The Victorian Government Solicitor’s Office (VGSO) is one example of an institution that runs free monthly seminars featuring experienced speakers who often cover topics surrounding OHS.

3. Review current processes

Once you’re made aware of legislative updates, the next step is to determine how your current systems need to be adjusted to accommodate these changes. This is done through the completion of a legislative compliance audit.

Legislative compliance audits identify any gaps between existing processes and the requirements of legislation. From this, organisations can develop a targeted plan for addressing downfalls and improving compliance.

Completing a legislative compliance audit ahead of changes coming into action gives your business the opportunity to pinpoint any potential risks of a breach before the legislation is officially introduced. Because of this, you have plenty of time to focus on gaps and devise a strong plan for making any necessary changes – which includes information like who will be responsible for managing changes, specific goals and deadlines – so issues can be proactively resolved before they become a serious problem.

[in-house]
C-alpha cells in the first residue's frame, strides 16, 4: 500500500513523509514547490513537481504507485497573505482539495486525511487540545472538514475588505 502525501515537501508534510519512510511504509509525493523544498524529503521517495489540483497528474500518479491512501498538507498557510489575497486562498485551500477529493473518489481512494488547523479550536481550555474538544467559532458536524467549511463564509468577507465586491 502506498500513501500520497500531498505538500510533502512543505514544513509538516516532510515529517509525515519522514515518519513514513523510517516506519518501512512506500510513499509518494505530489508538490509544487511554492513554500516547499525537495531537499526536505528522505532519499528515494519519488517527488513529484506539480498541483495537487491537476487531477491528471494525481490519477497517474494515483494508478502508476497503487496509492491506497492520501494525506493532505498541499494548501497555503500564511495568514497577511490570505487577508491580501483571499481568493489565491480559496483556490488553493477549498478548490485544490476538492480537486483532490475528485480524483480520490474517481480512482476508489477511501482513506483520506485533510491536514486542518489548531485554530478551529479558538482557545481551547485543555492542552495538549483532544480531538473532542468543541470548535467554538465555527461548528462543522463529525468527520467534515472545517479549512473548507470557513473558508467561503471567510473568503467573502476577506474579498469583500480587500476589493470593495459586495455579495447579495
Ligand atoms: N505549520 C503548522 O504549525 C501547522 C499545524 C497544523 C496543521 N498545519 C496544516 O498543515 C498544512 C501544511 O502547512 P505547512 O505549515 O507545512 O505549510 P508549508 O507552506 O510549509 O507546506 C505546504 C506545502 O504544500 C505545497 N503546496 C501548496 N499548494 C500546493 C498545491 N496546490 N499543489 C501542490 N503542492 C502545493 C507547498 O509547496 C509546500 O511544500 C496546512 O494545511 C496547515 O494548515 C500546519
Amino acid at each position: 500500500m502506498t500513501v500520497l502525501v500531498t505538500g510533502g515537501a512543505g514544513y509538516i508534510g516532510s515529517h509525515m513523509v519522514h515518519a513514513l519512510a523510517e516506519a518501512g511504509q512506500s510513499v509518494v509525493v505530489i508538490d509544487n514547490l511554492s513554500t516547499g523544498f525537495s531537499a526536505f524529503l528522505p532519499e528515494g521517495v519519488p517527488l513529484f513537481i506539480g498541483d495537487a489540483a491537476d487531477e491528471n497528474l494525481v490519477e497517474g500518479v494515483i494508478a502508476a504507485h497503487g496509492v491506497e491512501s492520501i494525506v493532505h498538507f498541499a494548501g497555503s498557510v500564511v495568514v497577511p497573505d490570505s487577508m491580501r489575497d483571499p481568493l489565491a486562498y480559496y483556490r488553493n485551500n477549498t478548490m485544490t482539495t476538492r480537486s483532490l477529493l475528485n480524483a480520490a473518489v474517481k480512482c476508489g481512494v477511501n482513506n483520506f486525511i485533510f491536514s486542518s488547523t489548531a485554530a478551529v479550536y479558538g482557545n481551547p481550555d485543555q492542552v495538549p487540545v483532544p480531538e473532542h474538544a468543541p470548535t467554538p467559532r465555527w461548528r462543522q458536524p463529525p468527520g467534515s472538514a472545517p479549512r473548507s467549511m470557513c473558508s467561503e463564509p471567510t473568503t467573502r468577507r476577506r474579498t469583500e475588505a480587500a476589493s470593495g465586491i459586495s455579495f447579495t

After implementing their plan, organisations need to regularly monitor progress to ensure they continue to meet the requirements of legislation and avoid becoming complacent over time.

4. Use compliance software

78% of users reported improvements in productivity after adopting cloud services.

With compliance software businesses can automate workflow, which eliminates inefficiencies and clunky procedures. Because of this, processes become more fast and accurate and there is no duplication across documentation. Employees spend less time on repetitive administrative tasks and more time on meaningful work that moves the company forward.